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From sanctions to semiconductor resilience and security
By Laura Tyson, John Zysman  |  Oct 06, 2022
From sanctions to semiconductor resilience and security
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Russia’s war in Ukraine has shaken up the global status quo and given the US and its allies more incentive to work closely together in a variety of areas. Two of the most critical of these are semiconductors and advanced microchips, which are essential both economically and in terms of national security. Closer collaboration in these and other areas therefore promises to deliver benefits for decades to come.

BERKELEY - To be effective, economic sanctions depend on multilateral coordination. Freezing the Russian central bank’s holdings and kicking many Russian banks out of the SWIFT financial messaging system for international payments in response to Russia’s invasion of Ukraine are groundbreaking moves. However, such measures will be successful only if there are no (or at least very few) ways to circumvent them. Their implementation and enforcement must therefore be truly multilateral, extending beyond NATO and the transatlantic community.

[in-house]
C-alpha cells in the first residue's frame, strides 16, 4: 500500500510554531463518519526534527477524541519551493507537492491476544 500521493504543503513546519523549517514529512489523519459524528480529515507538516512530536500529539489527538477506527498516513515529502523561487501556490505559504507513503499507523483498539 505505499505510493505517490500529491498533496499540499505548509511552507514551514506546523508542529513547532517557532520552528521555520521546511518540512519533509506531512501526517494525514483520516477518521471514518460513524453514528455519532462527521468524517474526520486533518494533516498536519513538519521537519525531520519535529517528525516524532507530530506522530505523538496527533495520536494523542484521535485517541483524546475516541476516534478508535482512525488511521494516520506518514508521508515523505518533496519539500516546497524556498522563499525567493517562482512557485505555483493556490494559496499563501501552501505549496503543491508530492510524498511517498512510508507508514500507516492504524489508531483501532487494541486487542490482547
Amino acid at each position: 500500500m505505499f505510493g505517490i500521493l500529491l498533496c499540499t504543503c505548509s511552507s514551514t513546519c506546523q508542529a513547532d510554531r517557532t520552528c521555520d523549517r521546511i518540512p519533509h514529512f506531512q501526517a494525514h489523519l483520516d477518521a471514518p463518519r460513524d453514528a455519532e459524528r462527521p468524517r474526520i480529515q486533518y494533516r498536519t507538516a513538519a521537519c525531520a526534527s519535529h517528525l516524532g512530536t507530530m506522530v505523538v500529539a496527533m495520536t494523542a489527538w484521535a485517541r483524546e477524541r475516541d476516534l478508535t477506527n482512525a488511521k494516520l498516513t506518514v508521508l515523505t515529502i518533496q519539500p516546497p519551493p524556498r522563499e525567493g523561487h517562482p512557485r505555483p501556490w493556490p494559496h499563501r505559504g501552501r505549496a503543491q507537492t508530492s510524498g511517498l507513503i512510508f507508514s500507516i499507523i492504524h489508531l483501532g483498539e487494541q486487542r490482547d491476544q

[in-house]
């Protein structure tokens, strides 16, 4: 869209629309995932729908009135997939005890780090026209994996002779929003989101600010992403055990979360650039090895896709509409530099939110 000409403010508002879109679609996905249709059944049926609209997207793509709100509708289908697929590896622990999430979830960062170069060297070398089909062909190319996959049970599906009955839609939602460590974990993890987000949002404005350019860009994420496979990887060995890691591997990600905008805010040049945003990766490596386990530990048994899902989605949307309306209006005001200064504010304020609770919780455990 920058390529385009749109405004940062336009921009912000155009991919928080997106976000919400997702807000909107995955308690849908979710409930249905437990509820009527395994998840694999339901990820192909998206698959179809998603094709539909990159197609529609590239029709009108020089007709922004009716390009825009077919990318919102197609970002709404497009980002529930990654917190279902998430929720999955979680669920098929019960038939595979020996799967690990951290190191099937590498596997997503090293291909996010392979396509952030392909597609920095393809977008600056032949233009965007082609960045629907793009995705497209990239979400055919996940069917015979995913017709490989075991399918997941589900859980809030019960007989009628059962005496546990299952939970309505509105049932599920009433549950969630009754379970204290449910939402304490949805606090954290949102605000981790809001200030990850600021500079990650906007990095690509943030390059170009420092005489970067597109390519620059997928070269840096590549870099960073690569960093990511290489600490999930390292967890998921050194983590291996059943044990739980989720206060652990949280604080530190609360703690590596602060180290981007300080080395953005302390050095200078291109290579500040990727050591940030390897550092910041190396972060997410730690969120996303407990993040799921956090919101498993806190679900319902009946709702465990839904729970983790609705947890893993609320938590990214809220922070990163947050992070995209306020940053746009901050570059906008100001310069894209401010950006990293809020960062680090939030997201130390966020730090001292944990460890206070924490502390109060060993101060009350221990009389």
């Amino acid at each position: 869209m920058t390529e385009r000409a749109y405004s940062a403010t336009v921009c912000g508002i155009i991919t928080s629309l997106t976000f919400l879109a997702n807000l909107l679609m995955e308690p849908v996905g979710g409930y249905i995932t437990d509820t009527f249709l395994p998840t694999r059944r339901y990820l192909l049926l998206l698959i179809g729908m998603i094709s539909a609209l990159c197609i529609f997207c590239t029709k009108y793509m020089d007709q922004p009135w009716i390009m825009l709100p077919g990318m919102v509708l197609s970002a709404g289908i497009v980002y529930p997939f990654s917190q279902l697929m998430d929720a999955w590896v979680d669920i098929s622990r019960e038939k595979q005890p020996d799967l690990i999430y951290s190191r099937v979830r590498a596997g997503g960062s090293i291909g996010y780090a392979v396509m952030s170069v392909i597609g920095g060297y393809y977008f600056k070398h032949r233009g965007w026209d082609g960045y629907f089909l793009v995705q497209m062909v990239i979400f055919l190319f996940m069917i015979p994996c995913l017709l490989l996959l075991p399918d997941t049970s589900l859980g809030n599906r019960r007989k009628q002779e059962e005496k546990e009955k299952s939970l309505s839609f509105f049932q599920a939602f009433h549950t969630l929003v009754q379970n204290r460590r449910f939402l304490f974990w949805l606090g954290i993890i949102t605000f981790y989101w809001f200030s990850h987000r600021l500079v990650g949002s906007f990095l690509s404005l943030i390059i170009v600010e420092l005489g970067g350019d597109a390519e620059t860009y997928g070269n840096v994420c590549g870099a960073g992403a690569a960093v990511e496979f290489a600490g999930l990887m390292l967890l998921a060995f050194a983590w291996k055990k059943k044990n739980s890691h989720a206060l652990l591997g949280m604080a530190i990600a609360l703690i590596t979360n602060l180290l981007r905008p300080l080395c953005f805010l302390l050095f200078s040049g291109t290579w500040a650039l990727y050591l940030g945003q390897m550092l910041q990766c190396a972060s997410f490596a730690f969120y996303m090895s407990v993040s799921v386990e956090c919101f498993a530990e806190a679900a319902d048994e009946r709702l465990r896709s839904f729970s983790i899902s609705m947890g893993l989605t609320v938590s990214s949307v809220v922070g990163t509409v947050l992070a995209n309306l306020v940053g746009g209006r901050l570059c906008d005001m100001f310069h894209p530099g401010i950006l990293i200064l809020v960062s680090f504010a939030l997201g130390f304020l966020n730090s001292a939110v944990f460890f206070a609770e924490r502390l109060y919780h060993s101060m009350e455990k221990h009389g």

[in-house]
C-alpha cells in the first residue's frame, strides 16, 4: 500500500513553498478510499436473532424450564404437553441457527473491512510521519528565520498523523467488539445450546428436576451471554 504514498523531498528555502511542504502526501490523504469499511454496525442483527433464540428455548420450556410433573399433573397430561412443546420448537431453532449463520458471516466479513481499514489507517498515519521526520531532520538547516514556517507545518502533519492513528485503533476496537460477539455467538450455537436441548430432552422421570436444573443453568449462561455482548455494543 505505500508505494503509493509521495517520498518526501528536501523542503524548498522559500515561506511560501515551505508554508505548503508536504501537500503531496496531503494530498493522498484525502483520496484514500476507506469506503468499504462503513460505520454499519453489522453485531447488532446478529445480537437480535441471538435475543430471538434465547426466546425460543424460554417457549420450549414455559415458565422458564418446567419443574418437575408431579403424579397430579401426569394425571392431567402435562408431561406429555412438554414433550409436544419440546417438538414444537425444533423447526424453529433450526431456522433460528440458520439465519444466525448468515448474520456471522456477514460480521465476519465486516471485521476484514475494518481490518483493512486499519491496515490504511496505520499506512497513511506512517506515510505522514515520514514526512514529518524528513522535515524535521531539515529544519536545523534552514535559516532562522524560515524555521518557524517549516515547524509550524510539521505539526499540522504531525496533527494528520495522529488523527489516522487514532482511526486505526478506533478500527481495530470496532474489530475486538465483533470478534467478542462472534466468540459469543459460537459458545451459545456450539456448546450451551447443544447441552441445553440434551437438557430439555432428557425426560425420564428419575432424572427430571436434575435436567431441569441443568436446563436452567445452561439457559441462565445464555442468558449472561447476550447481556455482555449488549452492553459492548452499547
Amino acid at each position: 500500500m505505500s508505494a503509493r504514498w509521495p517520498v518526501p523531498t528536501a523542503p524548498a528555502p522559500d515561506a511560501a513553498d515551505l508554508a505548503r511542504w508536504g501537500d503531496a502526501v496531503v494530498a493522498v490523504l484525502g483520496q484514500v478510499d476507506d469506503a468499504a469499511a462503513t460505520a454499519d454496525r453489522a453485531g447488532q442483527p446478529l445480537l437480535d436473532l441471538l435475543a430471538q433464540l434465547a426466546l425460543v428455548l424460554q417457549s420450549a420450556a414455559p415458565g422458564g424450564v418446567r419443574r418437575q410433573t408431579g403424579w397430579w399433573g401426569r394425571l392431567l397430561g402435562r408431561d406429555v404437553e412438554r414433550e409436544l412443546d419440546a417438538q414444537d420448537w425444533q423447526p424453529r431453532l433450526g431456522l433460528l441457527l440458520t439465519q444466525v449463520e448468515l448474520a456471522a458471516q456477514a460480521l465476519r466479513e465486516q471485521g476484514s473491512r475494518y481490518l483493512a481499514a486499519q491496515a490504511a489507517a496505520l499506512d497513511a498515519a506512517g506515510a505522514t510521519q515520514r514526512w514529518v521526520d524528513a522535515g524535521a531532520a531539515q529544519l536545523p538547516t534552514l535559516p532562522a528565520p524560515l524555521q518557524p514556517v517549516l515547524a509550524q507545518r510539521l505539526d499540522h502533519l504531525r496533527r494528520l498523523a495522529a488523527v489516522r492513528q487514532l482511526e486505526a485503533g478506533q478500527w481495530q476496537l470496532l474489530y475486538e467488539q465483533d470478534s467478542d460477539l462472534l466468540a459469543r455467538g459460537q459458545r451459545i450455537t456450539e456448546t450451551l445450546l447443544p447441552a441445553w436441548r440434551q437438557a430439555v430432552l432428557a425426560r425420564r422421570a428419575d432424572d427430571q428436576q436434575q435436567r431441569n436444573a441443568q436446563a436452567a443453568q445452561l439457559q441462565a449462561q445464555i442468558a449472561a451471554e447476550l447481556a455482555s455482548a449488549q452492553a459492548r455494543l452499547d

The unprecedented multilateral response to Russia’s war is an opportunity for the United States and its allies to strengthen their collaboration on a wide range of shared security and economic issues. Consider the semiconductor industry, which is crucial for today’s economy and for national security. The sanctions that limit Russian access to semiconductors depend on support from TSMC in Taiwan and Samsung in South Korea, the leading global producers of both commodity chips and the more advanced chips used in many weapons systems.

Policy collaboration in the semiconductor sector can and should extend beyond sanctions. There are many promising opportunities for collaboration among the economies that form the core of today’s complex semiconductor supply chain: the US, the European Union, Japan, South Korea, Taiwan, and Israel. All are investing significant public funds and deploying industrial, research, training, trade, and cross-border investment policies to increase the capabilities of their semiconductor producers.

Multilateral policy coordination in the semiconductor industry should aim to ensure a competitive, resilient, secure, and su

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